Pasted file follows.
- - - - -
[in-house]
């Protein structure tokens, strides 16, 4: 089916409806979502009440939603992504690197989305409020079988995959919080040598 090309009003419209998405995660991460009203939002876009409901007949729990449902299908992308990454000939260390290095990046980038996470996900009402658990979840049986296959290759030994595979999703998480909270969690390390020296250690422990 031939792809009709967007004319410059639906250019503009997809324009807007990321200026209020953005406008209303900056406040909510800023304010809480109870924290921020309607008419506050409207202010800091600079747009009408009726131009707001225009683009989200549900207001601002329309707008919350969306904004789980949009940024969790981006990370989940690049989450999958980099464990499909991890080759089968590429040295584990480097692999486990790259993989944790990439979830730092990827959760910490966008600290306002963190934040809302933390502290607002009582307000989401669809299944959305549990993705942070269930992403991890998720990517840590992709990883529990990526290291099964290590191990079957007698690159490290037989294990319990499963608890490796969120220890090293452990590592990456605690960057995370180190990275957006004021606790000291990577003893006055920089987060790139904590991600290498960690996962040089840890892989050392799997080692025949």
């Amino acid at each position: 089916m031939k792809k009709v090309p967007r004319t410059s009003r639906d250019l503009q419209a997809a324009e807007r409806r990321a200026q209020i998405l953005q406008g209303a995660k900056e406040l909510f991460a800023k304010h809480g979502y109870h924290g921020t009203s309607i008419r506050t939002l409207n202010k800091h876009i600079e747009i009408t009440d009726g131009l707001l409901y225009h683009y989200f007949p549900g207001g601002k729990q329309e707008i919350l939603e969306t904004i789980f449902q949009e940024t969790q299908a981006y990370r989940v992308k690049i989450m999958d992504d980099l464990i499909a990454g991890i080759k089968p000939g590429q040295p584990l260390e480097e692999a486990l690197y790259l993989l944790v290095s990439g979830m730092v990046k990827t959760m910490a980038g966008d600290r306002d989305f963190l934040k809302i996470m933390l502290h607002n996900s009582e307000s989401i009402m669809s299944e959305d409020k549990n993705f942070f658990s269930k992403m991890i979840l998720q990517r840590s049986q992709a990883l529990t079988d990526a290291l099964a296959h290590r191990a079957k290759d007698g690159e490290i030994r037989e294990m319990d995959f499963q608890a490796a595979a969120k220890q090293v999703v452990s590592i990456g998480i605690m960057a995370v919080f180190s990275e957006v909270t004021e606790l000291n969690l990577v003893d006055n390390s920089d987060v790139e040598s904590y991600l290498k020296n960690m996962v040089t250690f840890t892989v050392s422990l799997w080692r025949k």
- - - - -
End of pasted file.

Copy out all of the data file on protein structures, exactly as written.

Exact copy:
[in-house]
């Protein structure tokens, strides 16, 4: 089916409806979502009440939603992504690197989305409020079988995959919080040598 090309009003419209998405995660991460009203939002876009409901007949729990449902299908992308990454000939260390290095990046980038996470996900009402658990979840049986296959290759030994595979999703998480909270969690390390020296250690422990 031939792809009709967007004319410059639906250019503009997809324009807007990321200026209020953005406008209303900056406040909510800023304010809480109870924290921020309607008419506050409207202010800091600079747009009408009726131009707001225009683009989200549900207001601002329309707008919350969306904004789980949009940024969790981006990370989940690049989450999958980099464990499909991890080759089968590429040295584990480097692999486990790259993989944790990439979830730092990827959760910490966008600290306002963190934040809302933390502290607002009582307000989401669809299944959305549990993705942070269930992403991890998720990517840590992709990883529990990526290291099964290590191990079957007698690159490290037989294990319990499963608890490796969120220890090293452990590592990456605690960057995370180190990275957006004021606790000291990577003893006055920089987060790139904590991600290498960690996962040089840890892989050392799997080692025949």
């Amino acid at each position: 089916m031939k792809k009709v090309p967007r004319t410059s009003r639906d250019l503009q419209a997809a324009e807007r409806r990321a200026q209020i998405l953005q406008g209303a995660k900056e406040l909510f991460a800023k304010h809480g979502y109870h924290g921020t009203s309607i008419r506050t939002l409207n202010k800091h876009i600079e747009i009408t009440d009726g131009l707001l409901y225009h683009y989200f007949p549900g207001g601002k729990q329309e707008i919350l939603e969306t904004i789980f449902q949009e940024t969790q299908a981006y990370r989940v992308k690049i989450m999958d992504d980099l464990i499909a990454g991890i080759k089968p000939g590429q040295p584990l260390e480097e692999a486990l690197y790259l993989l944790v290095s990439g979830m730092v990046k990827t959760m910490a980038g966008d600290r306002d989305f963190l934040k809302i996470m933390l502290h607002n996900s009582e307000s989401i009402m669809s299944e959305d409020k549990n993705f942070f658990s269930k992403m991890i979840l998720q990517r840590s049986q992709a990883l529990t079988d990526a290291l099964a296959h290590r191990a079957k290759d007698g690159e490290i030994r037989e294990m319990d995959f499963q608890a490796a595979a969120k220890q090293v999703v452990s590592i990456g998480i605690m960057a995370v919080f180190s990275e957006v909270t004021e606790l000291n969690l990577v003893d006055n390390s920089d987060v790139e040598s904590y991600l290498k020296n960690m996962v040089t250690f840890t892989v050392s422990l799997w080692r025949k």